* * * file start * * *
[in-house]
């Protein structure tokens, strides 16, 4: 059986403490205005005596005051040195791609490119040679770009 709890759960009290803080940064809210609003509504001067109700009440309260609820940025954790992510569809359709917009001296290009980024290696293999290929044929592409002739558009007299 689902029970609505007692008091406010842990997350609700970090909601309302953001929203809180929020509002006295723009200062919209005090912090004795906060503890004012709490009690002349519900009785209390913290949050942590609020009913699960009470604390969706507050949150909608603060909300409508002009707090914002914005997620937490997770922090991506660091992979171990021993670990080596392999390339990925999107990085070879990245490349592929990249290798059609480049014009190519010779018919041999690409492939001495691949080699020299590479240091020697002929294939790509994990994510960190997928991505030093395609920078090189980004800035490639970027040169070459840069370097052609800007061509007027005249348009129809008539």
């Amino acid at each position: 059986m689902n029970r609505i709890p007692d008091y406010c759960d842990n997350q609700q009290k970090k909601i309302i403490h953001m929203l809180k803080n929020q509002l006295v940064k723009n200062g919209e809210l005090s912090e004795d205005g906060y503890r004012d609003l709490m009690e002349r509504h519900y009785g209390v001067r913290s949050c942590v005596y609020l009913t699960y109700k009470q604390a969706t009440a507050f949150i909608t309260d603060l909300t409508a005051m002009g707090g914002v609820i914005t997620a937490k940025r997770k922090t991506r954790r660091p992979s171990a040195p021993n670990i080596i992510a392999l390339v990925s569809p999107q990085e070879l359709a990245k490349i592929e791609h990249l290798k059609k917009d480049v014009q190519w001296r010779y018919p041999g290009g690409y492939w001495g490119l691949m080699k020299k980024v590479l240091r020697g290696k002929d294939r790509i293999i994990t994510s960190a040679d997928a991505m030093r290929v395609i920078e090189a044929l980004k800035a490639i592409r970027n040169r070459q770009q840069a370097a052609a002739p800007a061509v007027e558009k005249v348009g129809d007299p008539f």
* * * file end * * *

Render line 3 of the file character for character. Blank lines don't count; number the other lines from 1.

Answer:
């Amino acid at each position: 059986m689902n029970r609505i709890p007692d008091y406010c759960d842990n997350q609700q009290k970090k909601i309302i403490h953001m929203l809180k803080n929020q509002l006295v940064k723009n200062g919209e809210l005090s912090e004795d205005g906060y503890r004012d609003l709490m009690e002349r509504h519900y009785g209390v001067r913290s949050c942590v005596y609020l009913t699960y109700k009470q604390a969706t009440a507050f949150i909608t309260d603060l909300t409508a005051m002009g707090g914002v609820i914005t997620a937490k940025r997770k922090t991506r954790r660091p992979s171990a040195p021993n670990i080596i992510a392999l390339v990925s569809p999107q990085e070879l359709a990245k490349i592929e791609h990249l290798k059609k917009d480049v014009q190519w001296r010779y018919p041999g290009g690409y492939w001495g490119l691949m080699k020299k980024v590479l240091r020697g290696k002929d294939r790509i293999i994990t994510s960190a040679d997928a991505m030093r290929v395609i920078e090189a044929l980004k800035a490639i592409r970027n040169r070459q770009q840069a370097a052609a002739p800007a061509v007027e558009k005249v348009g129809d007299p008539f």